Using Innovation to Address the Plight of Marginalized People
Editor’s note: This article is a part of our series, Conversations with CIOs, which features thought leadership from technology leaders across the United States. Read another recent article from this series featuring Rusty Kennington, CIO of Henry Company.
On a normal day, you might find Chief Information Officer at Catholic Relief Services (CRS), Karl Lowe, meeting with teams to figure out how to better use technology to tackle unusual problems, such as efficiently delivering 85 million bed nets to protect families in Africa from malaria, or getting handheld technology into the hands of field workers in some of the most remote corners of Nigeria.
This CIO’s job is mission-critical.
For some, it may be difficult to see the immediate outcome of their actions and accomplishments at work; small tasks over a long period of time can translate to big wins–but many of which may be unclear in the short term. But for Lowe the impact of his work is clear. His efforts have a direct effect on some of the most marginalized communities around the world. Lowe works to support CRS’ global mission through digital innovation, allowing the organization to more effectively and efficiently serve 127.3M people around the world.
Operating in more than 100 different countries, with nearly 7000 employees, Catholic Relief Services is a humanitarian and development organization that works alongside local partners and those it serves to create resilient communities that can lead their own development and address injustices like poverty, disease, and hunger. CRS provides this support based on a need, not a creed.
Lowe, who has worked with CRS for nearly five years, has extensive experience working in technology and innovation in the for-profit world in both the United States and Europe before pivoting to work for a non-profit organization.
“When you work in the for-profit world, information is safeguarded and proprietary,” says Lowe, “but when you work in the nonprofit world, the focus shifts. We give away intellectual property so that we can work together with other organizations. We’re focused on collaborating to ensure the people on the ground can get the support they need in a much more consistent way.”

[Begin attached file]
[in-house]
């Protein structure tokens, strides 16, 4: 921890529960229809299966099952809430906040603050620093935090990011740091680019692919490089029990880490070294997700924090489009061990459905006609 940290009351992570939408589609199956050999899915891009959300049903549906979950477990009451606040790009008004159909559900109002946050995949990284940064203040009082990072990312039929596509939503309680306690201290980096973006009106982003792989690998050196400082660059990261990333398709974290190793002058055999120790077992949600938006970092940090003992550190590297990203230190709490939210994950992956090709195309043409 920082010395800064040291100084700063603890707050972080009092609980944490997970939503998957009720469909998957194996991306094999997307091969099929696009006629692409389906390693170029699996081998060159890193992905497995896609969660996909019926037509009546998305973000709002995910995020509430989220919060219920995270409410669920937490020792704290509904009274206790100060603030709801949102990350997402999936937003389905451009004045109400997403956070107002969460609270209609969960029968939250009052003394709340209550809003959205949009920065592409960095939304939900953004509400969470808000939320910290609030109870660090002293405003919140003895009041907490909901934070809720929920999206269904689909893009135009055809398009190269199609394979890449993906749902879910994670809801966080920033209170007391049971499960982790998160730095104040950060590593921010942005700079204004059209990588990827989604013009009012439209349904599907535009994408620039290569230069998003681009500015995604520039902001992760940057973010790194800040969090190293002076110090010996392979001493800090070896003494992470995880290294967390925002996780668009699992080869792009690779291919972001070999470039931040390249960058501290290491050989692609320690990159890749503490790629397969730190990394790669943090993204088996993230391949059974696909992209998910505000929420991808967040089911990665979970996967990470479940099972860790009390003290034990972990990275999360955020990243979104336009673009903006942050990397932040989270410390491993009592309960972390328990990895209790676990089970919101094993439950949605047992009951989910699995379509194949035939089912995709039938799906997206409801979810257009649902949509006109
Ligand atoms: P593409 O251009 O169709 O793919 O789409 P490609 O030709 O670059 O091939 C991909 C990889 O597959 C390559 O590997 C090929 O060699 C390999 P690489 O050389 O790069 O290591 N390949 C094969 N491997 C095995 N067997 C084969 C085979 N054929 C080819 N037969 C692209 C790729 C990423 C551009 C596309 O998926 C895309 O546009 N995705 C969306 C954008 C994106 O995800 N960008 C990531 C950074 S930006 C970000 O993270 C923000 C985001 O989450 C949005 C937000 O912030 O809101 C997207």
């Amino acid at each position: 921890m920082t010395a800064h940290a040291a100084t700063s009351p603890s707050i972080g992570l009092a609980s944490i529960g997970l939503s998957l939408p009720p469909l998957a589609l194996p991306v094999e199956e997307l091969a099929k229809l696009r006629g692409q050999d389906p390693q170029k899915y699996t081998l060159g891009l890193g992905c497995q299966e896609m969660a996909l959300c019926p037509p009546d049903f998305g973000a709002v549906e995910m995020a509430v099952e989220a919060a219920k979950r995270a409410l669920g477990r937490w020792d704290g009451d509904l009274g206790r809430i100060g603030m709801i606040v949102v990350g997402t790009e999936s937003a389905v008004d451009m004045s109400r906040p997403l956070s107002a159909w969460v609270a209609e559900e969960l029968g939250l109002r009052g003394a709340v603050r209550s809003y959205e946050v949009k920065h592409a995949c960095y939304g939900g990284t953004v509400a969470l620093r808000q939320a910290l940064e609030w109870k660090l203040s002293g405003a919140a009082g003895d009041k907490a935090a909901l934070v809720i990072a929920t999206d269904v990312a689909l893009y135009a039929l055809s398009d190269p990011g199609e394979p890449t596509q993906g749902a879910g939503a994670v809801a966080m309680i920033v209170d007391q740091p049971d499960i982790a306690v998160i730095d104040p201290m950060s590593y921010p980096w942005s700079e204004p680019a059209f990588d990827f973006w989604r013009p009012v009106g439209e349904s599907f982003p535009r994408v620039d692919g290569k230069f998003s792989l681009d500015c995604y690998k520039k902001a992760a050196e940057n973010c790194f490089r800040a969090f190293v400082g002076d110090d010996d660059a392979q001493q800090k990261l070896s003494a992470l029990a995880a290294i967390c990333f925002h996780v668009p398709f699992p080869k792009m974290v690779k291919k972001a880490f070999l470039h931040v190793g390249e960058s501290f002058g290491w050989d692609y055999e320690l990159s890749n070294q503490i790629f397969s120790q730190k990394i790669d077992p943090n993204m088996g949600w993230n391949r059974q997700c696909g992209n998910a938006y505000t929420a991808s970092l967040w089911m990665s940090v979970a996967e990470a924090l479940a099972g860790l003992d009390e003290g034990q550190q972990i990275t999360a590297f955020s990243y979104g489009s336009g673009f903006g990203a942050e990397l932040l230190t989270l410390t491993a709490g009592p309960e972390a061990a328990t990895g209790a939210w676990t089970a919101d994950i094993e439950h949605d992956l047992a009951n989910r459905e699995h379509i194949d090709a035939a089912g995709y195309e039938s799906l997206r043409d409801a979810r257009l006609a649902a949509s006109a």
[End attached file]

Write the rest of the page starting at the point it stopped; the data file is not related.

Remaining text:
Most recently, Lowe helped CRS to launch an enterprise resource planning system aimed at automating all the organization’s processes. From human resources to budgeting and planning to managing the supply chain, the system ensures that data can be consistently collected and tracked across the 100 different countries where the organization is present.
“If we can build the capacity to better use technology and data, it will help the organization to make more informed decisions at every level,” says Lowe.
From helping to reduce the cases of malaria in Nigeria, where the risk of transmission is 97%, to distributing $200 million worth of emergency food to people in Ethiopia, Lowe is challenged every day to figure out how to drive agency-wide improvements using digital technologies.
“My mission in the for-profit world used to be focused solely on accomplishing challenges using my head. But now my mission combines both my head and my heart to determine how to improve every day,” says Lowe.
At CRS, Lowe’s primary focus is to help the organization with its fundraising efforts, reduce costs and risks, and strengthen the capabilities of staff and partners. He also travels to meet team members in the field to better understand the unique challenges presented by each locale and how to adapt to them.
“We’re in the business of service to others and try to engage others who share in our mission. We may be physically distanced because of COVID-19 but we are in it for the long-haul.”
Catholic Relief Services is the official international humanitarian agency of the Catholic community in the United States. The agency alleviates suffering and provides assistance to people in need in more than 100 countries, without regard to race, religion or nationality. To learn more about how you can support the mission of CRS, visit crs.org/ways-to-give.
SMC² CEO Dr. Patricia Connolly was honored to meet Karl Lowe and CRS at Gartner’s CIO Symposium. “It didn’t take long to determine that serving others was a common personal mission. SMC² supports CRS and is looking forward to a long partnership in serving others.” #loveyourneighbor
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We sat down with SMC Squared Co-founder and SVP of Global Services Steven Stephan to shed light on what to consider as you source IT talent and how to drive the “true India costs” that so many US firms are looking to take advantage of now.
One of the fun parts of my role is that it comes with few preconceived notions of what it should be.
As Client Director for SMC Squared, I work to ensure that global enablement is successful for our clients who are implementing digital Global Insourcing Centers (GICs) and manage the GIC Project Management Office (PMO).
See what I mean? Reading that, the average person isn’t going to have any idea what I do.
Let’s focus on the GIC PMO: I help clients build their GIC, build their team, and ensure quality in all aspects. Based on my experience, here are three key considerations every CIO should keep in mind as you look to building a successful offshore team.
Scale Your Tech Output: Step 1
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